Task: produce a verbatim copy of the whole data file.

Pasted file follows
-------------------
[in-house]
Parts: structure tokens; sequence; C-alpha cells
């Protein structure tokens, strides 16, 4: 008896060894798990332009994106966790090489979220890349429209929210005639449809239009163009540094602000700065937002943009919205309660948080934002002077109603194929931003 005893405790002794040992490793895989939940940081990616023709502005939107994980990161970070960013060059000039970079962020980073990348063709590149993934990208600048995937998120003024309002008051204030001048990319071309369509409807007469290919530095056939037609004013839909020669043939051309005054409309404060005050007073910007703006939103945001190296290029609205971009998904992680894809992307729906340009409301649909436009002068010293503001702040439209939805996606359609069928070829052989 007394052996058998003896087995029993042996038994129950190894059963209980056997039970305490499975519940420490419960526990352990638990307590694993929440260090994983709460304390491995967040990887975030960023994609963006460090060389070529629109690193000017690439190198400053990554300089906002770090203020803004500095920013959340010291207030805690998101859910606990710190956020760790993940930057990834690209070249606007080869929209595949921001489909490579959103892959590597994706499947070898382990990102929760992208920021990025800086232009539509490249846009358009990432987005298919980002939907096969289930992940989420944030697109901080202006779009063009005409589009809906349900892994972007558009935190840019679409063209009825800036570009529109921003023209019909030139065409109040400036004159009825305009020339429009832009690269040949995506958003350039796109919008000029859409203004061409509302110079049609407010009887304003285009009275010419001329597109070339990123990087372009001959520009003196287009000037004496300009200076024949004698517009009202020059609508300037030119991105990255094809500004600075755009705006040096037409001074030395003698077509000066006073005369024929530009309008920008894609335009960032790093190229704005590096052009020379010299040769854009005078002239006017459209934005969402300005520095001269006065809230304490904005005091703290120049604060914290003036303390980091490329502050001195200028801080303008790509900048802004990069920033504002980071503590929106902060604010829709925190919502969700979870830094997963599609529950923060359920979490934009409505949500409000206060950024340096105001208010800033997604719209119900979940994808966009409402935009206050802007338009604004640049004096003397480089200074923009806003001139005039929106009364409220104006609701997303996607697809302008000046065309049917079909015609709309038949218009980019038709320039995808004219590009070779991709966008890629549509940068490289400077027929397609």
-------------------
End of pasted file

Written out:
[in-house]
Parts: structure tokens; sequence; C-alpha cells
């Protein structure tokens, strides 16, 4: 008896060894798990332009994106966790090489979220890349429209929210005639449809239009163009540094602000700065937002943009919205309660948080934002002077109603194929931003 005893405790002794040992490793895989939940940081990616023709502005939107994980990161970070960013060059000039970079962020980073990348063709590149993934990208600048995937998120003024309002008051204030001048990319071309369509409807007469290919530095056939037609004013839909020669043939051309005054409309404060005050007073910007703006939103945001190296290029609205971009998904992680894809992307729906340009409301649909436009002068010293503001702040439209939805996606359609069928070829052989 007394052996058998003896087995029993042996038994129950190894059963209980056997039970305490499975519940420490419960526990352990638990307590694993929440260090994983709460304390491995967040990887975030960023994609963006460090060389070529629109690193000017690439190198400053990554300089906002770090203020803004500095920013959340010291207030805690998101859910606990710190956020760790993940930057990834690209070249606007080869929209595949921001489909490579959103892959590597994706499947070898382990990102929760992208920021990025800086232009539509490249846009358009990432987005298919980002939907096969289930992940989420944030697109901080202006779009063009005409589009809906349900892994972007558009935190840019679409063209009825800036570009529109921003023209019909030139065409109040400036004159009825305009020339429009832009690269040949995506958003350039796109919008000029859409203004061409509302110079049609407010009887304003285009009275010419001329597109070339990123990087372009001959520009003196287009000037004496300009200076024949004698517009009202020059609508300037030119991105990255094809500004600075755009705006040096037409001074030395003698077509000066006073005369024929530009309008920008894609335009960032790093190229704005590096052009020379010299040769854009005078002239006017459209934005969402300005520095001269006065809230304490904005005091703290120049604060914290003036303390980091490329502050001195200028801080303008790509900048802004990069920033504002980071503590929106902060604010829709925190919502969700979870830094997963599609529950923060359920979490934009409505949500409000206060950024340096105001208010800033997604719209119900979940994808966009409402935009206050802007338009604004640049004096003397480089200074923009806003001139005039929106009364409220104006609701997303996607697809302008000046065309049917079909015609709309038949218009980019038709320039995808004219590009070779991709966008890629549509940068490289400077027929397609």